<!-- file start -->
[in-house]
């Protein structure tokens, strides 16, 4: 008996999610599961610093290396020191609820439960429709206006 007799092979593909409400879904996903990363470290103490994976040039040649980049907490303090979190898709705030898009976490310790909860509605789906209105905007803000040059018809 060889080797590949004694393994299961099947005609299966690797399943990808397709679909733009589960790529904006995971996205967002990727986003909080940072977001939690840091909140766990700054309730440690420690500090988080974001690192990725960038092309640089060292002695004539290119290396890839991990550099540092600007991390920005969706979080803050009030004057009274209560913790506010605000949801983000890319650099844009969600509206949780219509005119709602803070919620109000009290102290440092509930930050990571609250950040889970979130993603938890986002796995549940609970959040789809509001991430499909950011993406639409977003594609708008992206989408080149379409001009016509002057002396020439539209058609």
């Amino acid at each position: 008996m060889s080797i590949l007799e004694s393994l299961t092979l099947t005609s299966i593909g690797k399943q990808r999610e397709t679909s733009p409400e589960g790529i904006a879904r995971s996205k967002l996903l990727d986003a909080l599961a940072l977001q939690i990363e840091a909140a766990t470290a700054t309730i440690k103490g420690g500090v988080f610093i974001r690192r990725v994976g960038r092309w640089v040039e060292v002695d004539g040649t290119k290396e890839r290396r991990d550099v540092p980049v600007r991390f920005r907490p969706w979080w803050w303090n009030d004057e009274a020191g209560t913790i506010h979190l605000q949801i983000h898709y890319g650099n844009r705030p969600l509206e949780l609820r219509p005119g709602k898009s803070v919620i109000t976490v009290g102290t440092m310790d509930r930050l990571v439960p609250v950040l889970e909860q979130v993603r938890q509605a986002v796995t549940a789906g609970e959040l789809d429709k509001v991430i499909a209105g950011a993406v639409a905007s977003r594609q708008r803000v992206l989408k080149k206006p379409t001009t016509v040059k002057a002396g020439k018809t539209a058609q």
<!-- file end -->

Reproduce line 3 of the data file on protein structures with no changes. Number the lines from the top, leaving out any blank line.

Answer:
């Amino acid at each position: 008996m060889s080797i590949l007799e004694s393994l299961t092979l099947t005609s299966i593909g690797k399943q990808r999610e397709t679909s733009p409400e589960g790529i904006a879904r995971s996205k967002l996903l990727d986003a909080l599961a940072l977001q939690i990363e840091a909140a766990t470290a700054t309730i440690k103490g420690g500090v988080f610093i974001r690192r990725v994976g960038r092309w640089v040039e060292v002695d004539g040649t290119k290396e890839r290396r991990d550099v540092p980049v600007r991390f920005r907490p969706w979080w803050w303090n009030d004057e009274a020191g209560t913790i506010h979190l605000q949801i983000h898709y890319g650099n844009r705030p969600l509206e949780l609820r219509p005119g709602k898009s803070v919620i109000t976490v009290g102290t440092m310790d509930r930050l990571v439960p609250v950040l889970e909860q979130v993603r938890q509605a986002v796995t549940a789906g609970e959040l789809d429709k509001v991430i499909a209105g950011a993406v639409a905007s977003r594609q708008r803000v992206l989408k080149k206006p379409t001009t016509v040059k002057a002396g020439k018809t539209a058609q």